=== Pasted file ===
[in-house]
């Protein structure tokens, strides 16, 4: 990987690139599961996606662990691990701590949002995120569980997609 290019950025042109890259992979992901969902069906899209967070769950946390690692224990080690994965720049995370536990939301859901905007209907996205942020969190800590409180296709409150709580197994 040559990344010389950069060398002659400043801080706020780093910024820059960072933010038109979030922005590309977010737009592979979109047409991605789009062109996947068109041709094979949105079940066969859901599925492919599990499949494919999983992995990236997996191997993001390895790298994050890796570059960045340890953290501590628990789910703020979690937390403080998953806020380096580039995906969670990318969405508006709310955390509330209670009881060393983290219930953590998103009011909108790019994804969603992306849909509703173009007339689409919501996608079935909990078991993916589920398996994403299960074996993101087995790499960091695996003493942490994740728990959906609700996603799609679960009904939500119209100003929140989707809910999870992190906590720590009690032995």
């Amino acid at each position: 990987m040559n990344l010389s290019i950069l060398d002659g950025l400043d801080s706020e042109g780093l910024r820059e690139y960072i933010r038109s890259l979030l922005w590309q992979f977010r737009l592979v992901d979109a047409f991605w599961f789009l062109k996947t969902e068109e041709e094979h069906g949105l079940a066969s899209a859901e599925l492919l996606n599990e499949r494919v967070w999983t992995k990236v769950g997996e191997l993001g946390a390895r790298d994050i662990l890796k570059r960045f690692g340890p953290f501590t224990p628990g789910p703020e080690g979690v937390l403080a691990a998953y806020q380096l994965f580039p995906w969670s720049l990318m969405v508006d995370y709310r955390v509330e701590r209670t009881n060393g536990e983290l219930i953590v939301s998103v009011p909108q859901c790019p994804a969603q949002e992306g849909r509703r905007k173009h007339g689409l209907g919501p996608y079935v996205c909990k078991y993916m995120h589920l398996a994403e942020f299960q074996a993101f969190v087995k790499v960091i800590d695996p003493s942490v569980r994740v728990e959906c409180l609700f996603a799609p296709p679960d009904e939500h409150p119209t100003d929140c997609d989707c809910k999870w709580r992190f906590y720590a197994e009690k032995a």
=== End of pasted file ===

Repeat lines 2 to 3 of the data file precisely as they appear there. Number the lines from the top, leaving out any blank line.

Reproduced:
């Protein structure tokens, strides 16, 4: 990987690139599961996606662990691990701590949002995120569980997609 290019950025042109890259992979992901969902069906899209967070769950946390690692224990080690994965720049995370536990939301859901905007209907996205942020969190800590409180296709409150709580197994 040559990344010389950069060398002659400043801080706020780093910024820059960072933010038109979030922005590309977010737009592979979109047409991605789009062109996947068109041709094979949105079940066969859901599925492919599990499949494919999983992995990236997996191997993001390895790298994050890796570059960045340890953290501590628990789910703020979690937390403080998953806020380096580039995906969670990318969405508006709310955390509330209670009881060393983290219930953590998103009011909108790019994804969603992306849909509703173009007339689409919501996608079935909990078991993916589920398996994403299960074996993101087995790499960091695996003493942490994740728990959906609700996603799609679960009904939500119209100003929140989707809910999870992190906590720590009690032995």
């Amino acid at each position: 990987m040559n990344l010389s290019i950069l060398d002659g950025l400043d801080s706020e042109g780093l910024r820059e690139y960072i933010r038109s890259l979030l922005w590309q992979f977010r737009l592979v992901d979109a047409f991605w599961f789009l062109k996947t969902e068109e041709e094979h069906g949105l079940a066969s899209a859901e599925l492919l996606n599990e499949r494919v967070w999983t992995k990236v769950g997996e191997l993001g946390a390895r790298d994050i662990l890796k570059r960045f690692g340890p953290f501590t224990p628990g789910p703020e080690g979690v937390l403080a691990a998953y806020q380096l994965f580039p995906w969670s720049l990318m969405v508006d995370y709310r955390v509330e701590r209670t009881n060393g536990e983290l219930i953590v939301s998103v009011p909108q859901c790019p994804a969603q949002e992306g849909r509703r905007k173009h007339g689409l209907g919501p996608y079935v996205c909990k078991y993916m995120h589920l398996a994403e942020f299960q074996a993101f969190v087995k790499v960091i800590d695996p003493s942490v569980r994740v728990e959906c409180l609700f996603a799609p296709p679960d009904e939500h409150p119209t100003d929140c997609d989707c809910k999870w709580r992190f906590y720590a197994e009690k032995a």